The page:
To show hidden folders on Windows 8

  • If you need to see system and hidden files in Windows 8, then please follow these steps:
  • From the Windows 8 Start Screen, click the search icon and search for ‘Control Panel’ and click the result.
  • When the Control Panel opens you will see a screen similar to Figure 1 below.
  • Click on Appearance and Personalisation:
    Windows 8 Control Panel Show Hidden Files and Folders
  • Click on Show hidden files and folders
  • I also recommend disabling Hide extensions for known file types (by ensuring that option is unticked) as this makes it clear exactly what you’re dealing with when it comes to filenames.

Editing the Host File

  • Browse to the folder containing the hosts file (c:\windows\system32\drivers\etc\)
  • Right click the file hosts, right click and select Send To > Documents (this sends a copy of the hosts file to your My Documents folder so we can edit it)
  • Browse to your my documents and double click the file hosts
  • When you’re asked, open it with Notepad (or a text editor of your choice)

You will probably be presented with something like this:

# Copyright (c) 1993-2009 Microsoft Corp.
#
# This is a sample HOSTS file used by Microsoft TCP/IP for Windows.
#
# This file contains the mappings of IP addresses to host names. Each
# entry should be kept on an individual line. The IP address should
# be placed in the first column followed by the corresponding host name.
# The IP address and the host name should be separated by at least one
# space.
#
# Additionally, comments (such as these) may be inserted on individual
# lines or following the machine name denoted by a '#' symbol.
#
# For example:
#
# 102.54.94.97 rhino.acme.com # source server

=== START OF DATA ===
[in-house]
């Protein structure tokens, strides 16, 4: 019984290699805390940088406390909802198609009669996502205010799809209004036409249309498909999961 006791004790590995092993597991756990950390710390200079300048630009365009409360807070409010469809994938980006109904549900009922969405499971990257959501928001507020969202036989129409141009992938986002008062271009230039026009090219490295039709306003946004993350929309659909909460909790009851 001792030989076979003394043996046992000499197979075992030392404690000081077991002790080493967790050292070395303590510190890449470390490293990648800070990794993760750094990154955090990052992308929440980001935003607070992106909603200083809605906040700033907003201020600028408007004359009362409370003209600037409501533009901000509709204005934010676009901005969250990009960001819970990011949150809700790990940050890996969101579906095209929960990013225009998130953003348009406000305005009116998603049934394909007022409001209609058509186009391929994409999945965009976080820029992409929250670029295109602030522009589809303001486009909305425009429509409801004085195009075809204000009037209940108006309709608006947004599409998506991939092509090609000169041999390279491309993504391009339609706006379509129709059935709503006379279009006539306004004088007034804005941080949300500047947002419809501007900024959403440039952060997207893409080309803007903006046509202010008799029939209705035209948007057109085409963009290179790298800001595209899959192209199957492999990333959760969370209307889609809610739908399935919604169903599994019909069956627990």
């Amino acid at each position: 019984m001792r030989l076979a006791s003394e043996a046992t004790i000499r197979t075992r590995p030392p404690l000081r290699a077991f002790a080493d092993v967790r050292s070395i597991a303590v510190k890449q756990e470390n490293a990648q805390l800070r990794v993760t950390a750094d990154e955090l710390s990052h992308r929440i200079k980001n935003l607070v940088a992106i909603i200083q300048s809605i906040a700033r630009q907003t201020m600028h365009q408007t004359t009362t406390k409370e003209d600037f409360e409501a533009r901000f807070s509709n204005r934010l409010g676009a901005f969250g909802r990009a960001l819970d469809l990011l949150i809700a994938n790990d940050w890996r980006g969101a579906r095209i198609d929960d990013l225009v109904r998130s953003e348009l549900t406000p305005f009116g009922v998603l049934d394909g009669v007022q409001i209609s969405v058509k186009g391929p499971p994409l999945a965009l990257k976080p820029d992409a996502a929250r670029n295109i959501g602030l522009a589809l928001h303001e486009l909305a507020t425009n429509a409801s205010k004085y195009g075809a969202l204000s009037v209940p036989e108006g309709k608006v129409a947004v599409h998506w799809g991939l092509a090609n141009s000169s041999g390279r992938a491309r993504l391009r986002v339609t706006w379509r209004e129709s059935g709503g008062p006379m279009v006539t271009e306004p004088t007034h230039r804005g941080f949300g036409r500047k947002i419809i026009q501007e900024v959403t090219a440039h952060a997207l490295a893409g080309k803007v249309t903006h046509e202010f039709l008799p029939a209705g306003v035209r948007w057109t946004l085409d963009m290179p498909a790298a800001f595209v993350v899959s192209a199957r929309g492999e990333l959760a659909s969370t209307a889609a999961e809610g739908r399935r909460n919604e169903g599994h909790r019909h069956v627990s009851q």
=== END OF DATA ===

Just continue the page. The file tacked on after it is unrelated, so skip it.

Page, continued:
# 38.25.63.10 x.acme.com # x client host
# localhost name resolution is handled within DNS itself.
# 127.0.0.1 localhost
# ::1 localhost

Now to ‘trick’ the remote webserver, we first need to trick our computer, we do this by determining the IP address of the webserver where our WordPress site is in development – if you don’t know, open a Command Prompt and type:

ping  dev.yourDomain.com

The result will contain the IP address of the web server.

Now add the IP address to a new line in your hosts file followed by the domain name that you want to be able to view the website using (before you make any changes to the domains DNS – the whole idea of this), for example:

98.123.34.176   www.northumberlandwebdesign.com

Save the new hosts file and copy it to the location of your original hosts file (c:\windows\system32\drivers\etc\) overwriting the original one.

That’s it!  No need to reboot – if you type in ‘www.northumberlandwebdesign.com’ in to a browser, that request will be sent to 98.123.34.176 and the web server there will respond appropriately if its configured for that domain, all the while the actual domain name is still pointing at its original host.

Bob McKay

About Bob McKay

Bob McKay works at Perfect Image, is a father, programmer and a self confessed techie-geek type.